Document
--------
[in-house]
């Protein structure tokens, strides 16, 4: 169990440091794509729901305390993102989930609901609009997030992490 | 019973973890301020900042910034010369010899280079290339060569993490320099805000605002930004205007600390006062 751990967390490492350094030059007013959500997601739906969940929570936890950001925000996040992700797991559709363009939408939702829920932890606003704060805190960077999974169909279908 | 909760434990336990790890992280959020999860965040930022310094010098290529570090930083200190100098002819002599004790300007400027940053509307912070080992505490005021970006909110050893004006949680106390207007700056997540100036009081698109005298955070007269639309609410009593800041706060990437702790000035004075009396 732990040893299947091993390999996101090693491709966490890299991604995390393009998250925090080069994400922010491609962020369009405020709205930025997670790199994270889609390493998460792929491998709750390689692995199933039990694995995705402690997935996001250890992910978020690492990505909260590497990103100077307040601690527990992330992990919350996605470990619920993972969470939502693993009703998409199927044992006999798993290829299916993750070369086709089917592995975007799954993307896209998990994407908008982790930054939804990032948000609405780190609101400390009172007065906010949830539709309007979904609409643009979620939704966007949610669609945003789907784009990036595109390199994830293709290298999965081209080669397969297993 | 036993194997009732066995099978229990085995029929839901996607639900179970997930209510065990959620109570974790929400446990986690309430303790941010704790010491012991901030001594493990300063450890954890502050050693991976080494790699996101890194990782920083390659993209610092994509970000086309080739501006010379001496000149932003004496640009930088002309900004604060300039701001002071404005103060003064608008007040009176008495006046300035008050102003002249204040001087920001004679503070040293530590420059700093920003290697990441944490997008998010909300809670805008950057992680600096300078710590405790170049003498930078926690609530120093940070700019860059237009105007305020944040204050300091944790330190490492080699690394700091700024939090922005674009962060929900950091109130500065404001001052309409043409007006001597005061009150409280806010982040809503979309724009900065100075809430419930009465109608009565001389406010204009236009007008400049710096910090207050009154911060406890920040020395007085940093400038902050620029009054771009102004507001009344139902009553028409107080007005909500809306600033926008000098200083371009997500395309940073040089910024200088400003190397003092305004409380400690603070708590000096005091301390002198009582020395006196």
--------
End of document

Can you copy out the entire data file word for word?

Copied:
[in-house]
């Protein structure tokens, strides 16, 4: 169990440091794509729901305390993102989930609901609009997030992490 | 019973973890301020900042910034010369010899280079290339060569993490320099805000605002930004205007600390006062 751990967390490492350094030059007013959500997601739906969940929570936890950001925000996040992700797991559709363009939408939702829920932890606003704060805190960077999974169909279908 | 909760434990336990790890992280959020999860965040930022310094010098290529570090930083200190100098002819002599004790300007400027940053509307912070080992505490005021970006909110050893004006949680106390207007700056997540100036009081698109005298955070007269639309609410009593800041706060990437702790000035004075009396 732990040893299947091993390999996101090693491709966490890299991604995390393009998250925090080069994400922010491609962020369009405020709205930025997670790199994270889609390493998460792929491998709750390689692995199933039990694995995705402690997935996001250890992910978020690492990505909260590497990103100077307040601690527990992330992990919350996605470990619920993972969470939502693993009703998409199927044992006999798993290829299916993750070369086709089917592995975007799954993307896209998990994407908008982790930054939804990032948000609405780190609101400390009172007065906010949830539709309007979904609409643009979620939704966007949610669609945003789907784009990036595109390199994830293709290298999965081209080669397969297993 | 036993194997009732066995099978229990085995029929839901996607639900179970997930209510065990959620109570974790929400446990986690309430303790941010704790010491012991901030001594493990300063450890954890502050050693991976080494790699996101890194990782920083390659993209610092994509970000086309080739501006010379001496000149932003004496640009930088002309900004604060300039701001002071404005103060003064608008007040009176008495006046300035008050102003002249204040001087920001004679503070040293530590420059700093920003290697990441944490997008998010909300809670805008950057992680600096300078710590405790170049003498930078926690609530120093940070700019860059237009105007305020944040204050300091944790330190490492080699690394700091700024939090922005674009962060929900950091109130500065404001001052309409043409007006001597005061009150409280806010982040809503979309724009900065100075809430419930009465109608009565001389406010204009236009007008400049710096910090207050009154911060406890920040020395007085940093400038902050620029009054771009102004507001009344139902009553028409107080007005909500809306600033926008000098200083371009997500395309940073040089910024200088400003190397003092305004409380400690603070708590000096005091301390002198009582020395006196």